If you find that you get too hot in bed, use layers of blankets that can be stripped down if necessary. If you have different temperature needs to your bed partner, there's nothing wrong in having separate duvets!
Get Rid of Dust Mites
There are millions of tiny bugs in your bed feeding off dead skin cells. Make sure to wash your bedding regularly in high temperatures, as well as your pillows and duvet, and hoover your mattress regularly.
Ensure the Right Humidity Level
Use either a humidifier or a dehumidifier in your bedroom to ensure that humidity is not at an extreme level.
Wear Lightweight, Loose Clothing
Make sure you’re not wearing any artificial, man made fabrics or tight or restrictive clothing as they will prevent your skin from breathing, blocking the pores which will irritate skin tissues and cause itching.
Apply Topical Treatments Before Bed
Apart from the usual moisturising routine, it’s worth applying some anti-itch herbal skin paste, these will usually contain natural calming ingredients such as aloe vera, camomile, calendula and others.
Daytime skin creams need to be lightweight and comfortable. But you can afford to use a heavier emollient at night. That way, it can sink into the skin as you sleep and as your skin is repairing and will last until the morning.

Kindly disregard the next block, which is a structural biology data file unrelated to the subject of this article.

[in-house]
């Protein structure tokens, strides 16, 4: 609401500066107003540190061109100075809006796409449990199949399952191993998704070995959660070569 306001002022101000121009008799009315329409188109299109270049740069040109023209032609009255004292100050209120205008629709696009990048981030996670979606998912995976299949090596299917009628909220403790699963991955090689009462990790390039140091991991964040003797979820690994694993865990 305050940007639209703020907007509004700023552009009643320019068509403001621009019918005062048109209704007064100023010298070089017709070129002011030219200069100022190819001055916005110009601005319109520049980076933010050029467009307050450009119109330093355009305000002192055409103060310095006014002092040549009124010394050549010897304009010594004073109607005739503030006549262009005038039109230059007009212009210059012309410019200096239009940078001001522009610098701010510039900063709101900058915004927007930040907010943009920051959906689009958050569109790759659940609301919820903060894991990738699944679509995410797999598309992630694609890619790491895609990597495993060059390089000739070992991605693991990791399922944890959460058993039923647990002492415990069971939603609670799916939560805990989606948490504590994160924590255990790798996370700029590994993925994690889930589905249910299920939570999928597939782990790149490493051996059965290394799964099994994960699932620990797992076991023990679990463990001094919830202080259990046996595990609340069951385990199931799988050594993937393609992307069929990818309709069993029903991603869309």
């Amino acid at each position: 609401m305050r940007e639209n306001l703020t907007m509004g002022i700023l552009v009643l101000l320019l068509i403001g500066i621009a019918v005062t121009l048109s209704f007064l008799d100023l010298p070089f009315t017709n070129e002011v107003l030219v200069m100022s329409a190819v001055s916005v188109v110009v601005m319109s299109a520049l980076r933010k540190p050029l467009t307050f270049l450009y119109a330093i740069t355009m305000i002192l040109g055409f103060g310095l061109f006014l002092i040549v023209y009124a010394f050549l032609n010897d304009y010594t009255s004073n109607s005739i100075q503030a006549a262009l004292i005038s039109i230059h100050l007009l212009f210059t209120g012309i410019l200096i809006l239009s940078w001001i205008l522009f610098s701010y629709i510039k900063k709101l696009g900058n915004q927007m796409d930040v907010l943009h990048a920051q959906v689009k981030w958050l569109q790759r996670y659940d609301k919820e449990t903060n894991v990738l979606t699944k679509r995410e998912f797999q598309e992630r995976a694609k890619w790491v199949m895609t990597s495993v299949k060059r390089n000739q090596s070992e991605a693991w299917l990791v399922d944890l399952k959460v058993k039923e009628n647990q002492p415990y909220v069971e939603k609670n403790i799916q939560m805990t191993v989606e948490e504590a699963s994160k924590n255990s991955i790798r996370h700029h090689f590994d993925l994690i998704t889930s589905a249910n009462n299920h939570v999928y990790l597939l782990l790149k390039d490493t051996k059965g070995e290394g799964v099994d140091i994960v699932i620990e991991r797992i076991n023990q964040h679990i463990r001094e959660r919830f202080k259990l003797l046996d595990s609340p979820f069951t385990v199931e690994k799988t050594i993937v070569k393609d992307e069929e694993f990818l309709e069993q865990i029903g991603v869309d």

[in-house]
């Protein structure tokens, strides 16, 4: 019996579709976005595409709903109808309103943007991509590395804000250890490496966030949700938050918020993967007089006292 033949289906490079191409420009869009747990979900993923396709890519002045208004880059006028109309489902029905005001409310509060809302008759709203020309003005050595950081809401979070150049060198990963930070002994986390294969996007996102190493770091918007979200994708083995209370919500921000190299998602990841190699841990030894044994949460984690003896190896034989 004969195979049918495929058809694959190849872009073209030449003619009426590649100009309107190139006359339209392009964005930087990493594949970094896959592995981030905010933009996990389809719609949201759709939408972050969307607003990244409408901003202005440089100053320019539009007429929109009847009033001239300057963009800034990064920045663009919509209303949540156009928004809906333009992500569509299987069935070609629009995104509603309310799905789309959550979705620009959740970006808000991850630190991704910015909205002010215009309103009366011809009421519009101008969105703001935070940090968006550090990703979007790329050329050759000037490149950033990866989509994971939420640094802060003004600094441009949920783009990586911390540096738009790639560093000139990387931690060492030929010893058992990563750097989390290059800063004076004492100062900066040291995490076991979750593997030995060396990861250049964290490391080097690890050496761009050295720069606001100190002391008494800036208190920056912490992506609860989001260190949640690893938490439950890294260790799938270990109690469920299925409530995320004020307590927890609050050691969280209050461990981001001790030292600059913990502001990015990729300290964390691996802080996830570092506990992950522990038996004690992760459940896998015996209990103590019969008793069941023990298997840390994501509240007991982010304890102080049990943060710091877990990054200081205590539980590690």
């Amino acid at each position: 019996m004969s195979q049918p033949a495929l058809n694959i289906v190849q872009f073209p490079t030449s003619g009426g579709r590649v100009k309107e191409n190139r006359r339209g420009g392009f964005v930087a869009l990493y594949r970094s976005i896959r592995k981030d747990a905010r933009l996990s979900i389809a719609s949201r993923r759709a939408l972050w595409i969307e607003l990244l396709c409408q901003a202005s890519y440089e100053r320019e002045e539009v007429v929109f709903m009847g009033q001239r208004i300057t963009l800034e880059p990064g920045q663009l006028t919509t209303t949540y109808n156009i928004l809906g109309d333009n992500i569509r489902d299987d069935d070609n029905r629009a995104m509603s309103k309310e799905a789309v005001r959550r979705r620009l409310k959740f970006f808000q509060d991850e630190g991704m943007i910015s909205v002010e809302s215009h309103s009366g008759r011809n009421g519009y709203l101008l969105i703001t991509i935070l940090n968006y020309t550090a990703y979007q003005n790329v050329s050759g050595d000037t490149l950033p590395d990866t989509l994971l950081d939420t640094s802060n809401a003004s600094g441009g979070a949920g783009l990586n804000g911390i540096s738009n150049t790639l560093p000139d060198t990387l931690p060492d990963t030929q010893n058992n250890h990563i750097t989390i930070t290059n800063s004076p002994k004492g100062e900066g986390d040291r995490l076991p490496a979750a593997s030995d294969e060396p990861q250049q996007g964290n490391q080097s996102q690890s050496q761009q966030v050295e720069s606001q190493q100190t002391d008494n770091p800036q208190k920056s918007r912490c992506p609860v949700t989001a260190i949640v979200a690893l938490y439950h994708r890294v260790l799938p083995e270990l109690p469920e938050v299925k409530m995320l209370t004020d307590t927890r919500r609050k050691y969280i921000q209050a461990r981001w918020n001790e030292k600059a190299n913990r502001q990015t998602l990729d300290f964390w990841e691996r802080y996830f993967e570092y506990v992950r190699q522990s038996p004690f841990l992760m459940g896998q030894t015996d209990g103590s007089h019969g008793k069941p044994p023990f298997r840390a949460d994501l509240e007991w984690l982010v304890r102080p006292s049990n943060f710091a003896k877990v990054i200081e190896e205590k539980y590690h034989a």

Wet medicated badges, available from doctors and pharmacies can be very helpful in times of severe eczema breakouts.
Consider Wearing Safe Scratch Clothing
A lot of the scratching caused by eczema occurs when we’re asleep and don't realise it, causing more irritation. It’s therefore worth wearing long-sleeved clothing and possibly gloves.
Keep a Sleep Diary
We know that changing everything at once can be daunting and overwhelming, so it can be helpful to change one thing at a time and record how it affects your sleep - both positively and negatively. Make one change and see how you fare for a week to ten days before changing anything else.
Note down everything including your stress levels, when you last ate, what you ate, whether you consumed alcohol or caffeine and if you exercised. Also note down the temperature and if there were any new noises affecting your sleep. Record anything that you think might give you information on what is affecting your sleep.
Best wishes for getting your sleep right. And if you're looking for the perfect night cream for your face, look no further than the Sönd Overnight Replenishment Night Cream!
This article is not meant to treat or diagnose. Please visit your doctor for advice about any health concerns you may have.